History of the Royal Gloucestershire Hussars
The ‘Portcullis’ cap badge of the Royal Gloucestershire Hussars, styled after the crest of the Duke of Beaufort.
C (RGH) Sqn is the surviving element of the Royal Gloucestershire Hussars (RGH) who had their RHQ in Cirencester, and troops spread across Gloucestershire.
1795 – 1914: With the imminent threat of invasion by French forces the first Troop of the Royal Gloucestershire Hussars was raised in Cheltenham with more being raised including in Gloucester, Tetbury, Fairford, Cirencester, Stroud, Dodington and Bristol. In 1834 the Troops were amalgamated and the 6th Duke of Beaufort was appointed as Commanding Officer, which began a close association with the family which has continued to this day. Queen Victoria granted the Regiment the title of ‘Royal’ in 1841 and was restyled the Royal Gloucestershire Hussars in 1847. In 1900 a Squadron of the RGH joined the Imperial Yeomanry and took part in the Boer War. The RGHIY cap badge and title was adopted by the Regiment until 1908 when Haldane’s Reforms created the new Territorial Force.
The Great War: The RGH mobilised in August 1914 and was deployed to Alexandria in 1915 with their horses before being sent on to Gallipoli to operate as Infantry. On returning to Egypt they suffered losses at Katia in the Sinai Desert but showed their expertise at the Battle of Romani. The RGH were a key element in the subsequent advance on Jerusalem, Damascus and Aleppo. The RGH finally returned to the UK in August 1919. In 1922 the RGH War Memorial was built at Gloucester Cathedral to commemorate the Regiment’s losses during the Great War. After the war, the RGH was reduced to an Armoured Car Company of the Royal Tank Corps.
World War 2: In the lead up to war the RGH once again raised Troops and the Regiment paraded over 1000 men at Tidworth in 1939. The Regiment was divided into 1RGH and 2RGH. 1RGH became a training regiment, training over 5,000 British troops during the war. 2RGH deployed to Libya in 1941, as part of the 7th Armoured Division (The ‘Desert Rats’).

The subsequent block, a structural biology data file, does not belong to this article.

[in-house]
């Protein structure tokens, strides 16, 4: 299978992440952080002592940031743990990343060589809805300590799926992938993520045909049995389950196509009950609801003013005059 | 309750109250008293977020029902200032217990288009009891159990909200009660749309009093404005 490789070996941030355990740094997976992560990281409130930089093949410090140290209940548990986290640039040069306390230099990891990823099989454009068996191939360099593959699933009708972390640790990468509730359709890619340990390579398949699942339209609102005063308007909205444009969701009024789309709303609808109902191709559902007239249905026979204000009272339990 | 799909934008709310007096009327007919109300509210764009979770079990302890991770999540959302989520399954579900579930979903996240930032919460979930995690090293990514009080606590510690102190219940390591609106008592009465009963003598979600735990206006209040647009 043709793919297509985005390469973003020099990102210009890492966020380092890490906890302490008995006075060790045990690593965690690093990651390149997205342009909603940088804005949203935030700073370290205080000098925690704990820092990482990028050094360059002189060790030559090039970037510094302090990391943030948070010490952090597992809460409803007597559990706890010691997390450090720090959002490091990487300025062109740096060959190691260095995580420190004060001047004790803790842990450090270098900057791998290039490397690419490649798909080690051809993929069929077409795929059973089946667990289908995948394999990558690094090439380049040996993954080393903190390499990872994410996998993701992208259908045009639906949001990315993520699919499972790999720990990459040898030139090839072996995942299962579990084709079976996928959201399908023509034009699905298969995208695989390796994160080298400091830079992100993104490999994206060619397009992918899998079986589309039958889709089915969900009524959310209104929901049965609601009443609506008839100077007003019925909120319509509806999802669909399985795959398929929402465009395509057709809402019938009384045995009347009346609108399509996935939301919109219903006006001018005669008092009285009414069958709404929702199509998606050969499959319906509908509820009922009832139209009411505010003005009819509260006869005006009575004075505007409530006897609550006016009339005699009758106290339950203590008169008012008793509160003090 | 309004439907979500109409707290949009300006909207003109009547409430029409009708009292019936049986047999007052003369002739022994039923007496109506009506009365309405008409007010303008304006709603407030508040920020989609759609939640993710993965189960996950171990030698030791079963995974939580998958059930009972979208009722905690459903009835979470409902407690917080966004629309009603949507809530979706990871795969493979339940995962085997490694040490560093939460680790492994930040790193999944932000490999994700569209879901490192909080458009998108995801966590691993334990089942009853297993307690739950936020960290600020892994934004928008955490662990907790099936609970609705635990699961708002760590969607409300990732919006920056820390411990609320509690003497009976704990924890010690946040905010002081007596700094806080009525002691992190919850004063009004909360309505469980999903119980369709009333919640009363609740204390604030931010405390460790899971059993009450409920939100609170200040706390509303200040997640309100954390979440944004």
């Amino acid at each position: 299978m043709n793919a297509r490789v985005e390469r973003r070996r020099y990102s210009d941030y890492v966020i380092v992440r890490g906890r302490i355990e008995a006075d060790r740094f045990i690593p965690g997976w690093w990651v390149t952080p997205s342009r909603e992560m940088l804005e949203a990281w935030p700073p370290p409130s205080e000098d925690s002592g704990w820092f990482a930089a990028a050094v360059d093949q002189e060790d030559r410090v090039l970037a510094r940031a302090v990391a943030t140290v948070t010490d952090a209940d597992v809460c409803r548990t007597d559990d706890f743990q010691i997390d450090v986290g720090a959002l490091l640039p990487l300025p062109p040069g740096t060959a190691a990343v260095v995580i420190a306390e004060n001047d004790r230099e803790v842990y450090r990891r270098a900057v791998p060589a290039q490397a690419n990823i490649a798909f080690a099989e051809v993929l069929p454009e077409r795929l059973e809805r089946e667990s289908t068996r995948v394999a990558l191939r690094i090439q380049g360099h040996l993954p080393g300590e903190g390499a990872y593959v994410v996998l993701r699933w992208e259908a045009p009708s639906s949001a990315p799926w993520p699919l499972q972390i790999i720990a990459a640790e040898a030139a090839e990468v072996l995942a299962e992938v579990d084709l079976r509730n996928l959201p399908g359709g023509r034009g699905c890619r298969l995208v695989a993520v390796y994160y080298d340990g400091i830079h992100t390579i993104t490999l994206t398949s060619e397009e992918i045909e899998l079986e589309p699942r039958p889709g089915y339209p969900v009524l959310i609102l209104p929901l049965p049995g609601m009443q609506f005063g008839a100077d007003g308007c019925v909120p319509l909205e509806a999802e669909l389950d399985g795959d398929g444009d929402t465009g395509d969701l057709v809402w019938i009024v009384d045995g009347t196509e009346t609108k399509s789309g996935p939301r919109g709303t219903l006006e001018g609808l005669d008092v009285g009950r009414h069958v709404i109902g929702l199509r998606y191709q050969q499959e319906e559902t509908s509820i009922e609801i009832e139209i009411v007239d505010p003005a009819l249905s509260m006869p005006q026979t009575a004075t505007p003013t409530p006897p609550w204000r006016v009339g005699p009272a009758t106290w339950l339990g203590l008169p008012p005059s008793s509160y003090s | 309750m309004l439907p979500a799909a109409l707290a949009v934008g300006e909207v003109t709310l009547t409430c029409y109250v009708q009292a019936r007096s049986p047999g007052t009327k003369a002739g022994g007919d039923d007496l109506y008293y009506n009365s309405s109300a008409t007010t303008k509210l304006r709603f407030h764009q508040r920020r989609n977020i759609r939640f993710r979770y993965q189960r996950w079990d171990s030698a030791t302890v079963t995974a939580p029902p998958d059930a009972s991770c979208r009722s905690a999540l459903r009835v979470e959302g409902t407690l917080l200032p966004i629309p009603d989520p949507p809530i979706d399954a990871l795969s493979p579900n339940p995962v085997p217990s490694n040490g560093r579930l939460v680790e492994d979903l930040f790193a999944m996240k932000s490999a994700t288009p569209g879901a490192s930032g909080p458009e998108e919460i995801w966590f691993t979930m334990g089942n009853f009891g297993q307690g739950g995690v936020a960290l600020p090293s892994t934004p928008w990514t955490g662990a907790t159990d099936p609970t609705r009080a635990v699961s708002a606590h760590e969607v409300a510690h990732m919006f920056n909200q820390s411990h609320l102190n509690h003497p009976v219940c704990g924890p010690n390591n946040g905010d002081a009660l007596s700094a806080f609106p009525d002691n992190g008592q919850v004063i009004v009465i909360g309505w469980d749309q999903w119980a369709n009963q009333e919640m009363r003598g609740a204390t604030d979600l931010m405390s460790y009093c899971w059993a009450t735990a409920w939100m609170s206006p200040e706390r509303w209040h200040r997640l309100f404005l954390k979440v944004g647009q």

Crewing fast but lightly armed and armoured Crusader tanks, 2RGH took the lead at the battle of Bir El Gubi in November 1941. However, they were outnumbered and suffered heavy losses, despite the bravery of their troops; the commanding officer was wounded when his tank was destroyed beneath him but continued to direct the Regiment’s fire, and another crew worked through the night under direct German fire to repair and bring home their stricken Crusader.
Image: 2RGH Crusader tank drives past a destroyed German tank in the North African desert.
2RGH were subsequently re-equipped with Grant and Stuart tanks in early 1942 and won a further battle honour in the Battle of Gazala. Again they suffered heavy losses, with their new tanks outgunned by the German Africa Corps. As a result, they were taken out of the front line and acted as a patrol and reconnaissance squadron for 22nd Armoured Brigade.
2RGH soldiers and tanks went on to fight in the Battle of El Alamein, attached to numerous different units. By this point, the regiment’s numbers were greatly reduced by the fighting and so the three surviving squadrons were attached permanently to the 4th Hussars, 8th Hussars and the Royal Wiltshire Yeomanry.
Image: A ‘Grant’ tank of A Sqn, 2RGH, 1942.
1945 to 1967 The RGH became an Armoured Car Regiment with Squadrons in Gloucester, Cirencester, Tetbury, Cheltenham and Bristol. In 1962 the RGH was presented with a new Guidon at Badminton House by the Duke of Beaufort on behalf of Her Majesty the Queen. In 1967 the Prime Minister disbanded the Territorial Army and the RGH was reduced to a Cadre.
1971 to date In 1971 the Territorial Army was re-established. The Royal Wessex Yeomanry (RWxY) was formed under command of Colonel Tom Ponsonby and the RGH raised three Squadrons and the RGH Band alongside Squadrons based in Wiltshire (RWY) and Devon (RDY). In 1990 the long history of the RGH was highlighted by the opening of the Soldiers of Gloucestershire Museum in Gloucester Docks. In 2000 Pate’s Grammar School CCF adopted the RGH cap badge. From 2003 members of Squadron supported regular units on Operations in Iraq and Afghanistan in a variety of roles. Today the Reservists of C (RGH) Squadron of the RWxY train as Challenger 2 tank crews, and they continue to provide support to regular Royal Armoured Corps Regiments on both exercise and operations.